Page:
Harsh winter weather can be deadly, according to the U.S. Centers for Disease Control and Prevention. The cold temperatures that keeps people indoors can have other health impacts by allowing diseases, such as the flu, to spread more easily, explains Prevention. Several winter precautions can help maintain health and safety during the winter, including disaster preparedness for winter storms, yearly flu vaccines and knowledge of basic winter first aid.
Winter storm preparedness includes storing adequate non-perishable food and water, according to the CDC. The CDC also recommends also preparing a backup heating supply, cleaning the chimney flue and laying in a supply of wood or purchasing a kerosene heater and kerosene as well as insulating and weatherproofing the home. There must be a carbon monoxide director in the same room as a wood stove, fireplace or kerosene heater to prevent asphyxiation.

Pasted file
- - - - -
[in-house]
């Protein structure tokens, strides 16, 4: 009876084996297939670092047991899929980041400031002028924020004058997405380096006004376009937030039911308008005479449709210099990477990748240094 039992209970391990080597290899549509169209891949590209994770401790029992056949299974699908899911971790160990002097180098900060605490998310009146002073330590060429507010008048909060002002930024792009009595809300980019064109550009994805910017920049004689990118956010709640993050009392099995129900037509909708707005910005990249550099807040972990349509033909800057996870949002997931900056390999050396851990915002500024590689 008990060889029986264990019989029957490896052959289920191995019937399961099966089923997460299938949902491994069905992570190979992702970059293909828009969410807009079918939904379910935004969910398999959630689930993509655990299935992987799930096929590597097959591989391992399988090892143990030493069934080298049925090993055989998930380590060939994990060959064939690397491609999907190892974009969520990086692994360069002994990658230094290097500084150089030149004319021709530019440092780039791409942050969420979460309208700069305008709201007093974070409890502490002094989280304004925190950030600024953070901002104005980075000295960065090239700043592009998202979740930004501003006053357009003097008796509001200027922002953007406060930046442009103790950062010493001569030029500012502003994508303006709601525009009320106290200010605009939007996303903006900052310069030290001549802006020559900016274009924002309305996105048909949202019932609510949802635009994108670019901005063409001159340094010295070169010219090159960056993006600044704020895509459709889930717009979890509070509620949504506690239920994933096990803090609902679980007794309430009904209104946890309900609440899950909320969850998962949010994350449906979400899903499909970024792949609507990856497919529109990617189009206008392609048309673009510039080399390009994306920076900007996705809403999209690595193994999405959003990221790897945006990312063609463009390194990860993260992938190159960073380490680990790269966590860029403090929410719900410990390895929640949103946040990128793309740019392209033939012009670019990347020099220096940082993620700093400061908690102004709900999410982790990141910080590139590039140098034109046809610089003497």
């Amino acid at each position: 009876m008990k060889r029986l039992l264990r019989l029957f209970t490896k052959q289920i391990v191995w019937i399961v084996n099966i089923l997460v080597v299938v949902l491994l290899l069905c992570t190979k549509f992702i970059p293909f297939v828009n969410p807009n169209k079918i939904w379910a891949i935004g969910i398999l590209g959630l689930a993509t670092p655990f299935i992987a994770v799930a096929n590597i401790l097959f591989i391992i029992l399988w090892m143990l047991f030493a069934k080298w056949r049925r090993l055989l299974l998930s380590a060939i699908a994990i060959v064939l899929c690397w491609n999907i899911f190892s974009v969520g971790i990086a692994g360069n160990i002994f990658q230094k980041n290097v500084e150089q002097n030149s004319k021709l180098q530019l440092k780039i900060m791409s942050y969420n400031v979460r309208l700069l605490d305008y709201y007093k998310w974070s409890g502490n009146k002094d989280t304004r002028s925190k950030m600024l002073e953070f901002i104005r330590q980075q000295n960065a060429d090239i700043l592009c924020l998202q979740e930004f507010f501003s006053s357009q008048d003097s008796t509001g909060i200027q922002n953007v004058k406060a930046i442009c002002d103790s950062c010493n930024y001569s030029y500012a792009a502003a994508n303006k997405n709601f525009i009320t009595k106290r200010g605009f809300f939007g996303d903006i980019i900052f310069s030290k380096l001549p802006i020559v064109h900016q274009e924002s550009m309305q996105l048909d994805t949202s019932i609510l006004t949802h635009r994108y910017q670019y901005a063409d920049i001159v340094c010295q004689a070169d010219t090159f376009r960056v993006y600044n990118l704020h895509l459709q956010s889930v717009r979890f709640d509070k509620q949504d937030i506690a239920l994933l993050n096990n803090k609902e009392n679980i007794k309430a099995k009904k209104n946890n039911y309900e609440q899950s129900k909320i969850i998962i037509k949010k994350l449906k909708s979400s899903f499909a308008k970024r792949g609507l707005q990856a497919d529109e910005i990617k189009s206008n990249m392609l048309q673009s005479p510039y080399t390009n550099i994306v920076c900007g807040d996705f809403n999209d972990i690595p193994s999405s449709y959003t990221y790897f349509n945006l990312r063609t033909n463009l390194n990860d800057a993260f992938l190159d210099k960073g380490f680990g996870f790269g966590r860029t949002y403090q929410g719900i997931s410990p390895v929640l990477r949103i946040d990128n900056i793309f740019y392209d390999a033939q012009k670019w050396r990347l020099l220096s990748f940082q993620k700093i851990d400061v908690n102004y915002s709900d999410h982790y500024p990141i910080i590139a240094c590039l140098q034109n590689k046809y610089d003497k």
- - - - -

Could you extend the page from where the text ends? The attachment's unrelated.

Both hypothermia and frostbite are direct dangers of over-exposure to cold temperatures. Hypothermia is a potentially life-threatening cooling of the body temperature. Frostbite occurs when the skin freezes, frequently in extremities like the nose, fingers and toes. According to the CDC, it is important to recognize the symptoms of hypothermia or frostbite as soon as they appear and immediately get indoors or to shelter. These symptoms include extreme shivering and loss of color and feeling in the extremities. Once indoors, the victim must be gently warmed, with all cold or wet clothing removed. The CDC further recommends warming frostbitten parts in warm ? never hot ? water or by placing them in an armpit. A person suffering from hypothermia should be given medical attention as soon as possible.